Relatives of a Scot honoured for giving her life to help protect Jewish schoolgirls during the Holocaust have attended a special reunion to view her handwritten will.

Jane Haining’s last will and testament was found as part of a “priceless” church archive in Edinburgh earlier this year.

The Church of Scotland said the document – along with recently-discovered photographs, a ring and other letters – provides insight into the life of the Christian.

Jane Haining, who was honoured for giving her life to help protect Jewish schoolgirls during the Holocaust. (Photo credit: Church of Scotland/PA Wire)

Jane Haining, who was honoured for giving her life to help protect Jewish schoolgirls during the Holocaust. (Photo credit: Church of Scotland/PA Wire)

Miss Haining, of Dunscore in Dumfriesshire, died at Auschwitz Birkenau, the notorious former Nazi concentration and extermination camp, in 1944 at the age of 47 after refusing to leave the Jewish girls she was protecting at a church-run school in Budapest, Hungary.

Miss Haining’s will was found in a box at the Church of Scotland World Mission Council’s archive and news of its discovery emerged in September.

The Moderator of the General Assembly, Right Rev Dr Russell Barr, hosted a reception in the Scottish capital at which 14 relatives of the remarkable woman – some of whom had never met each other – were brought together.

For one woman, Joyce Greenlees, it was the first time she had met the children and grandchildren of the missionary’s late half-sister Agnes O’Brien.

The 59-year-old, from Cumbernauld, whose grandfather Harold Haining was Miss Haining’s cousin, only learned she had family links in Northern Ireland, Belgium and England after reading about the discovery of the will.

Mrs Greenlees, a retired primary school teacher, said: “I am so proud and pleased to meet members of a family I did not realise existed.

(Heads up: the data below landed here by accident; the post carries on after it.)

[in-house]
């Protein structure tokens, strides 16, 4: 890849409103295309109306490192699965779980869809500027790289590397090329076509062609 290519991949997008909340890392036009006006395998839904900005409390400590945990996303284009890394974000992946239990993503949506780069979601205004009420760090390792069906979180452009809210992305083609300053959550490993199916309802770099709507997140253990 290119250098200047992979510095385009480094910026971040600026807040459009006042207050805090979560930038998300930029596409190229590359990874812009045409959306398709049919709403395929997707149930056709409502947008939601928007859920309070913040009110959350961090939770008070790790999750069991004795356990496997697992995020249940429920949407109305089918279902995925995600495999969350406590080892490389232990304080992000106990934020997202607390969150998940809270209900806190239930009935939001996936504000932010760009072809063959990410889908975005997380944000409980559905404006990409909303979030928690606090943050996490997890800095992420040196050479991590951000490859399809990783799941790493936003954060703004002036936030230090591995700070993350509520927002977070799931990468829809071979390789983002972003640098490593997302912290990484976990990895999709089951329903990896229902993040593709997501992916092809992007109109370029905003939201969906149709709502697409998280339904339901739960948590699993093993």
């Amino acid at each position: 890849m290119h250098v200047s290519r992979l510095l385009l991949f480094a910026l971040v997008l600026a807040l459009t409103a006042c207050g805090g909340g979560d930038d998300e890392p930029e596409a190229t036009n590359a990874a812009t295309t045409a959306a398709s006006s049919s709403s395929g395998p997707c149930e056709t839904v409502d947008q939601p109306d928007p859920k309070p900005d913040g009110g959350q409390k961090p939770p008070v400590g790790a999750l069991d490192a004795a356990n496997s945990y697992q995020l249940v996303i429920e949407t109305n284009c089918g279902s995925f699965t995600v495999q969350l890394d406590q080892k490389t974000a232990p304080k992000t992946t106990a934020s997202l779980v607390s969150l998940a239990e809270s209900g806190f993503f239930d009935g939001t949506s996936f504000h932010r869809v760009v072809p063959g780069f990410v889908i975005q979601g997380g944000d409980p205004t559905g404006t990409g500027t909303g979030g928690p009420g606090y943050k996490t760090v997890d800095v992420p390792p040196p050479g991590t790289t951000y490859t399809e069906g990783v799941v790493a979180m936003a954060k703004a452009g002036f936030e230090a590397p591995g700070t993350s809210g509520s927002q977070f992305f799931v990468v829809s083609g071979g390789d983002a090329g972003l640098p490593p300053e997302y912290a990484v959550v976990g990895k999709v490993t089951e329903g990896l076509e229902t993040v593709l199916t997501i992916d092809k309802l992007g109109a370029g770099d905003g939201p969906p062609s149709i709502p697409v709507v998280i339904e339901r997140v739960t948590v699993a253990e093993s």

Caitriona Topping with book on Jane Haining in which she is pictured as a four year old with Agnes O'Brien and Jane Haining's medal. (Photo credit: Andrew O'Brien/Church of Scotland/PA)

Caitriona Topping with book on Jane Haining in which she is pictured as a four year old with Agnes O’Brien and Jane Haining’s medal. (Photo credit: Andrew O’Brien/Church of Scotland/PA)

“Jane Haining was a very brave lady who was totally selfless, and I think it is very important that everyone knows her story because we can learn lessons from the fact she deeply cared about all people, regardless of religious belief.”

Caitriona Topping, 24, whose grandmother was Ms O’Brien, said she felt her connection with Miss Haining had been deepened after holding her will.

Miss Haining was the matron at the Scottish Mission school in Budapest from 1932-44.

An avid listener of BBC radio, Miss Haining was aware of the growing threat the Nazis posed to the Hungarian Jews in the 1940s but was determined to ensure the school was a place where all children would feel safe and protected.

She was repeatedly ordered by church officials to return to Scotland, but refused, writing: “If these children need me in days of sunshine, how much more do they need me in days of darkness.”

She was arrested by two Gestapo officers in Budapest and charged with working amongst Jews, listening to news broadcasts on the BBC and sending British prisoners of war parcels.

The envelope which contained the will of Jane Haining, who was honoured for giving her life to help protect Jewish schoolgirls during the Holocaust. (Photo credit: Church of Scotland/PA Wire)

The envelope which contained the will of Jane Haining, who was honoured for giving her life to help protect Jewish schoolgirls during the Holocaust. (Photo credit: Church of Scotland/PA Wire)

She is the only Scot to be officially honoured at the Yad Vashem memorial in Israel for giving her life to help protect Jews during the Holocaust.

Dr Barr said: “Jane’s story is one of the most remarkable stories of courage and loyalty.

“There was something quite special about seeing her family holding the various photographs and letters and to feel their immense sense of pride in what Jane did and in the ways in which her life and death have now been recognised.”